10 Jan 2018
Simple ways to improve your child’s diet this New Year
Knowing what to feed your child to keep them healthy is only half the battle.
As any parent knows, there is no guarantee that just because something is in front of them it will get eaten.
So, as part of a New Year health and fitness campaign, we’ve collated all the latest research carried out by Loughborough University which is related to child nutrition in a bid to help you get the best out of your youngsters’ diets.
Click on the links below to get more information about each of the topics:
Loughborough University’s Dr Clare Holley, an expert in healthy eating behaviour in young children, has assembled the ingredients and amounts needed to give youngsters the correct amount of nutrition for their packed lunches.
Fussy eating youngsters could be encouraged to be less fastidious by sharing mealtimes with their parents, a new study has revealed.
Children who are choosy over what they eat should also eat their breakfast, lunch and dinner without toys or television distracting them, and they should be given some level of choice over what they eat as well as how much.
Excessive screen time has been linked to unhealthy eating behaviour in schoolchildren.
More than 95% of 11 and 12-years-old who took part in a Loughborough University study reported unhealthy behaviour related to low fruit and vegetable intake, high-fat snacking or too much screen time.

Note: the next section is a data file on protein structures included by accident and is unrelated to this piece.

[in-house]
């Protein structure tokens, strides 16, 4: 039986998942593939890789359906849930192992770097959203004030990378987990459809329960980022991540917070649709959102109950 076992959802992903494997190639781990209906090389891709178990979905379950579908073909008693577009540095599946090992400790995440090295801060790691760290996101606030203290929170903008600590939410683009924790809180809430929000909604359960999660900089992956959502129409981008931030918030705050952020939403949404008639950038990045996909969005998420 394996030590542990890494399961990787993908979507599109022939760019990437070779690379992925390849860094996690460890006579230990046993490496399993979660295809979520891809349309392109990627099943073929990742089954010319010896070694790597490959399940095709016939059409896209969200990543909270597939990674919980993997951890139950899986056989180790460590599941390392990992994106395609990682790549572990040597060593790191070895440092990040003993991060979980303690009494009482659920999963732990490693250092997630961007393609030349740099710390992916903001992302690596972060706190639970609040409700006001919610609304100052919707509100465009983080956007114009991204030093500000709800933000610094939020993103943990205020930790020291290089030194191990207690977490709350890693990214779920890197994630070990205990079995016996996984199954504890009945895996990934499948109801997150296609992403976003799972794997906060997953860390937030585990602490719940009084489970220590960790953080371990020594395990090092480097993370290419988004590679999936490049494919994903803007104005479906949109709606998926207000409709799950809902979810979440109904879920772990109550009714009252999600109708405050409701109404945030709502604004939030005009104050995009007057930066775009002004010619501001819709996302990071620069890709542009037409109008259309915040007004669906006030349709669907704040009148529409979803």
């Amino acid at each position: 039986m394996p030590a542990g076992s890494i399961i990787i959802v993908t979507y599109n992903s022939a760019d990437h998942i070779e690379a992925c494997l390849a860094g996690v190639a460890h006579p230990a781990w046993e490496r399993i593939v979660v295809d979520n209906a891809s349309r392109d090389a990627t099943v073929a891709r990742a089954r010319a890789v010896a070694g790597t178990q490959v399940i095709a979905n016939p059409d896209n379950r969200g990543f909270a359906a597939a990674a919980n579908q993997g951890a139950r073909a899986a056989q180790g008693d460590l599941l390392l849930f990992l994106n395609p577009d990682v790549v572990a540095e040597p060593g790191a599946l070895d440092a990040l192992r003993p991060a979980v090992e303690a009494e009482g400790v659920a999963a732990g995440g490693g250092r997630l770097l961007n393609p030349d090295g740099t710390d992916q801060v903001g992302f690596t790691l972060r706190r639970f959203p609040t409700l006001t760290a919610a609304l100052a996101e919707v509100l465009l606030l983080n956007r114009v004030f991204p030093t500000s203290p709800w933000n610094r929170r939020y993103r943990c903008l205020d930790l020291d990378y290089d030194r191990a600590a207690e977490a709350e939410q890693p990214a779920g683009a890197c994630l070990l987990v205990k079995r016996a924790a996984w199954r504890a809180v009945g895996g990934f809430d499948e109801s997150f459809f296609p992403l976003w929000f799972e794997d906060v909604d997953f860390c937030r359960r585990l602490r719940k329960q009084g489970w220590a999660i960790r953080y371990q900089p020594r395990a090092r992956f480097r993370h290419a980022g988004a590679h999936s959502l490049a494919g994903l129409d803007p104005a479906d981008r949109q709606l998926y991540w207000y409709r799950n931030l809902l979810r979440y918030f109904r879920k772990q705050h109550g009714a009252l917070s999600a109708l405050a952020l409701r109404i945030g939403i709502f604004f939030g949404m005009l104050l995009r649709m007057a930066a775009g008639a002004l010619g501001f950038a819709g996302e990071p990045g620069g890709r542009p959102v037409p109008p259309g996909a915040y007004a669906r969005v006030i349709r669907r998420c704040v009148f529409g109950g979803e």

Two-thirds of youngsters who completed questionnaires admitted to at least two of the detrimental health issues, while a third confirmed they participated in all three (low fruit and vegetable intake, high-fat snack intake and high screen-time).
This is the advice of researchers at Loughborough University who found that ‘repeated exposure’ to vegetables at snack and mealtimes worked when trying to improve a child’s diet.
The study, which reviewed a number of previously proposed methods for increasing the number of vegetables children eat, recommended the three most effective approaches for parents to take.
Loughborough University’s Christmas and New Year health and wellbeing campaign is aimed at using the knowledge and experience of academics and professionals to give advice about physical and mental wellness over the festive season and into next year.